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Studying Jewish Meditative Techniques: A Phenomenological Typology and an Interdisciplinary View

The Shalom Hartman Institute, 11 Gedalyahu Alon Street, P.O. Box 8029, Jerusalem 9108001, Israel
Religions 2022, 13(7), 648;
Submission received: 10 May 2022 / Revised: 6 July 2022 / Accepted: 11 July 2022 / Published: 13 July 2022
(This article belongs to the Special Issue Exploring Jewish Meditation)


The field of mystical and meditative research lacks a basic typology delineating the varied genres and characteristics of the mystical experience and of the meditative practices that may be correlated to those. Such a state hinders the comparative study of mysticism and meditation through different philosophical, religious and spiritual traditions, or along the chronological development in a single tradition. In this article, I introduce phenomenological typological tools developed in a previous monograph dealing with the Jewish meditative tradition and illustrate how these can be used to analyze the adjustments and the variations between previous and contemporary Jewish mystics, through examining the four different types of mystical experience and five different characteristics of meditative techniques.

1. Introduction

The chapter under the title “Meditation” in Gershom Scholem’s book Kabbalah (Scholem 1978) stretches across a total of three and a half pages. This is the place allotted to meditative techniques in a work of almost five-hundred pages. In Scholem’s other books, even this modest amount is missing. As Scholem explains in that same chapter, “The instructions on the methods to be employed in performing meditation form part of the hidden and secret teachings of the kabbalists which, apart from some general rules, were not made public.” (p. 370). It seems that, for Scholem, even if meditation was practiced, we simply have no way of knowing how.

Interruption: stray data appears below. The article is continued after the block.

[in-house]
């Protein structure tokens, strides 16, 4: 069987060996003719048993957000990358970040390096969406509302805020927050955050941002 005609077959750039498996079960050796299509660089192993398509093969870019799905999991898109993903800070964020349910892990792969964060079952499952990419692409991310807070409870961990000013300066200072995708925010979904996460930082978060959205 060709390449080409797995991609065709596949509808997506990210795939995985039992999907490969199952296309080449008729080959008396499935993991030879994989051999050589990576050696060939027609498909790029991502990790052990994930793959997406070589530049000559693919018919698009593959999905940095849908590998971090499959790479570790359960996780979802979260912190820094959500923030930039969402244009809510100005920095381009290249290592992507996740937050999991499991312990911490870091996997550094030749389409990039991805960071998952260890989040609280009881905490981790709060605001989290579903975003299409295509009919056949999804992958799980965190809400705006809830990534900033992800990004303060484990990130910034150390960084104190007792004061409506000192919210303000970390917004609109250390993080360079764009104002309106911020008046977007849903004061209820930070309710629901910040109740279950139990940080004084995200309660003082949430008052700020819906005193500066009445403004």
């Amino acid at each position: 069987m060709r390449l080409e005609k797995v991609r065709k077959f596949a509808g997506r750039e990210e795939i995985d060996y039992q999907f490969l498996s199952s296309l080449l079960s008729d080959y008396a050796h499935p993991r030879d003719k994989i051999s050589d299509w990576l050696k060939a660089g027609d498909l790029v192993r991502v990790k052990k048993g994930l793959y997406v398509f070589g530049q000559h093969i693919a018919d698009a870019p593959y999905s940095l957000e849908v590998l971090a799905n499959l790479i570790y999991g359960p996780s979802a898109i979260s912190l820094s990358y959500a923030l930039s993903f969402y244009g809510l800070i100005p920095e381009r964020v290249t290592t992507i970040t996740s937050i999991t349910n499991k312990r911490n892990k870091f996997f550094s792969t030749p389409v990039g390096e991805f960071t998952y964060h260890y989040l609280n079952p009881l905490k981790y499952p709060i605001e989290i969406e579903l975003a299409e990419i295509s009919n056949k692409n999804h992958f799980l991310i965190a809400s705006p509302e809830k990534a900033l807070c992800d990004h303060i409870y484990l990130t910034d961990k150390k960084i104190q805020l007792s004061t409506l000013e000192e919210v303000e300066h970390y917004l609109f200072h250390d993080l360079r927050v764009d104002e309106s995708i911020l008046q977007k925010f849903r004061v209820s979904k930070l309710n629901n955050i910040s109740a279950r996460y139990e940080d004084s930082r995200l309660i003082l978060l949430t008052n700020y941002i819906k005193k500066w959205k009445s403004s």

In spite of using the word “mysticism” to describe the Kabbalah, the first generation of academic researchers treated the materials they studied first and foremost as an esoteric body of knowledge, less so as testimonies—and instructions—of and for achieving mystical states. It was only towards the late 1980s, with the publication of Moshe Idel’s Kabbalah: New Perspectives (Idel 1988a) that the study of mystical techniques was given significant place. As a scholar who consciously set out to change the attitude towards mystical techniques in this field of study, Idel writes that “despite the great importance of these practices, their history and description have received only scant attention in the modern study of Jewish mysticism” (p. 74)
Things have improved since then, mainly due to a younger generation of scholars, such as Haviva Pedaya and Jonathan Garb. In studies such as Pedays’s Vision and Speech (Pedaya 2002), Garb’s Shamanic Trance in Modern Kabbalah (Garb 2011) and Adam Afterman’s Devekut (Afterman 2011), we find close examination of the techniques used by kabbalists in order to bring themselves to different experiences of revelation. Yet, a comprehensive typology of the meditative practices used throughout the Jewish tradition is still lacking.